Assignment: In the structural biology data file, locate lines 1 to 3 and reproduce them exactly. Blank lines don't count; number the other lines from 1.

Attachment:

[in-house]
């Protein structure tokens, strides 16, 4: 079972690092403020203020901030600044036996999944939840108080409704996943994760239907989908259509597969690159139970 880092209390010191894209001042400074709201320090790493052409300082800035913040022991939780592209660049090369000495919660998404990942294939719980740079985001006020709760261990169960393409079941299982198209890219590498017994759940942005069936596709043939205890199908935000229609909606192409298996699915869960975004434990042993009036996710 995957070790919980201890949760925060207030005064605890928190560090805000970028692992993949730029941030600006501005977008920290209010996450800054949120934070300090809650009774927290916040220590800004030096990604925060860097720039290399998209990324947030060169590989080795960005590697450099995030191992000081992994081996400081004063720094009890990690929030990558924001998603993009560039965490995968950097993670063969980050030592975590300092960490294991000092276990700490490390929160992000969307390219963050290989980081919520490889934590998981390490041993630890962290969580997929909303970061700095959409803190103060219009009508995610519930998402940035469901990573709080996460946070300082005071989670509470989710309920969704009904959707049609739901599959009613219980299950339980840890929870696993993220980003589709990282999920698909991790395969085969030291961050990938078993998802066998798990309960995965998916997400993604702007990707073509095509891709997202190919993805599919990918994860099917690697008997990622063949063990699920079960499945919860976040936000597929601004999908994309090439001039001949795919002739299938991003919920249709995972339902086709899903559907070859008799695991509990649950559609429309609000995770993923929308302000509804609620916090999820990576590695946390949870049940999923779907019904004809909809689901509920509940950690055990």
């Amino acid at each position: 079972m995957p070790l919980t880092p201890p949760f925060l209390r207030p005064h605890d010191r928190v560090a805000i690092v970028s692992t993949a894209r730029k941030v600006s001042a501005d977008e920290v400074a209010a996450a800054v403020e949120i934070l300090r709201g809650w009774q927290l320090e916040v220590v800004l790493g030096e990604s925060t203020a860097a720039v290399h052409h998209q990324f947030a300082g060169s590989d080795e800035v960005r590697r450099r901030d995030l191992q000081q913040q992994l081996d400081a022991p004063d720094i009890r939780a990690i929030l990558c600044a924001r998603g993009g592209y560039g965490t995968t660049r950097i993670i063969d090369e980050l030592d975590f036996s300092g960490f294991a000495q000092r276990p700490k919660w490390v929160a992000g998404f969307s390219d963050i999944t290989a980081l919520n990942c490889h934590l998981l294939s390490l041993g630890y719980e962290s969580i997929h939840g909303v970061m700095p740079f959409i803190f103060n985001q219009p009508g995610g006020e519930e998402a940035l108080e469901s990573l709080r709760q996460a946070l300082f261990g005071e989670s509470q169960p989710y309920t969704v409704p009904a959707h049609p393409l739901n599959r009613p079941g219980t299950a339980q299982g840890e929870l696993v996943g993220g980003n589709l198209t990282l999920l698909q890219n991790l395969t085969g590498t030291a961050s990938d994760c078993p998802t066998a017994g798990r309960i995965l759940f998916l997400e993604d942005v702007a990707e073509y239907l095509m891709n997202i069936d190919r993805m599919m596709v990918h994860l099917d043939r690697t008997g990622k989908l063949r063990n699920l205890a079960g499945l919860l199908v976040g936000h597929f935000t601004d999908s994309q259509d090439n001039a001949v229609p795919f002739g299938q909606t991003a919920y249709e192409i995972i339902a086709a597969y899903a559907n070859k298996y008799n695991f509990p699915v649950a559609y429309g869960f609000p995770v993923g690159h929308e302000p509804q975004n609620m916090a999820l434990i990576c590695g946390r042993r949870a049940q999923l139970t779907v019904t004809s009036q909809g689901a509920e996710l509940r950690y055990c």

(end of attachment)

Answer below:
[in-house]
């Protein structure tokens, strides 16, 4: 079972690092403020203020901030600044036996999944939840108080409704996943994760239907989908259509597969690159139970 880092209390010191894209001042400074709201320090790493052409300082800035913040022991939780592209660049090369000495919660998404990942294939719980740079985001006020709760261990169960393409079941299982198209890219590498017994759940942005069936596709043939205890199908935000229609909606192409298996699915869960975004434990042993009036996710 995957070790919980201890949760925060207030005064605890928190560090805000970028692992993949730029941030600006501005977008920290209010996450800054949120934070300090809650009774927290916040220590800004030096990604925060860097720039290399998209990324947030060169590989080795960005590697450099995030191992000081992994081996400081004063720094009890990690929030990558924001998603993009560039965490995968950097993670063969980050030592975590300092960490294991000092276990700490490390929160992000969307390219963050290989980081919520490889934590998981390490041993630890962290969580997929909303970061700095959409803190103060219009009508995610519930998402940035469901990573709080996460946070300082005071989670509470989710309920969704009904959707049609739901599959009613219980299950339980840890929870696993993220980003589709990282999920698909991790395969085969030291961050990938078993998802066998798990309960995965998916997400993604702007990707073509095509891709997202190919993805599919990918994860099917690697008997990622063949063990699920079960499945919860976040936000597929601004999908994309090439001039001949795919002739299938991003919920249709995972339902086709899903559907070859008799695991509990649950559609429309609000995770993923929308302000509804609620916090999820990576590695946390949870049940999923779907019904004809909809689901509920509940950690055990």
């Amino acid at each position: 079972m995957p070790l919980t880092p201890p949760f925060l209390r207030p005064h605890d010191r928190v560090a805000i690092v970028s692992t993949a894209r730029k941030v600006s001042a501005d977008e920290v400074a209010a996450a800054v403020e949120i934070l300090r709201g809650w009774q927290l320090e916040v220590v800004l790493g030096e990604s925060t203020a860097a720039v290399h052409h998209q990324f947030a300082g060169s590989d080795e800035v960005r590697r450099r901030d995030l191992q000081q913040q992994l081996d400081a022991p004063d720094i009890r939780a990690i929030l990558c600044a924001r998603g993009g592209y560039g965490t995968t660049r950097i993670i063969d090369e980050l030592d975590f036996s300092g960490f294991a000495q000092r276990p700490k919660w490390v929160a992000g998404f969307s390219d963050i999944t290989a980081l919520n990942c490889h934590l998981l294939s390490l041993g630890y719980e962290s969580i997929h939840g909303v970061m700095p740079f959409i803190f103060n985001q219009p009508g995610g006020e519930e998402a940035l108080e469901s990573l709080r709760q996460a946070l300082f261990g005071e989670s509470q169960p989710y309920t969704v409704p009904a959707h049609p393409l739901n599959r009613p079941g219980t299950a339980q299982g840890e929870l696993v996943g993220g980003n589709l198209t990282l999920l698909q890219n991790l395969t085969g590498t030291a961050s990938d994760c078993p998802t066998a017994g798990r309960i995965l759940f998916l997400e993604d942005v702007a990707e073509y239907l095509m891709n997202i069936d190919r993805m599919m596709v990918h994860l099917d043939r690697t008997g990622k989908l063949r063990n699920l205890a079960g499945l919860l199908v976040g936000h597929f935000t601004d999908s994309q259509d090439n001039a001949v229609p795919f002739g299938q909606t991003a919920y249709e192409i995972i339902a086709a597969y899903a559907n070859k298996y008799n695991f509990p699915v649950a559609y429309g869960f609000p995770v993923g690159h929308e302000p509804q975004n609620m916090a999820l434990i990576c590695g946390r042993r949870a049940q999923l139970t779907v019904t004809s009036q909809g689901a509920e996710l509940r950690y055990c």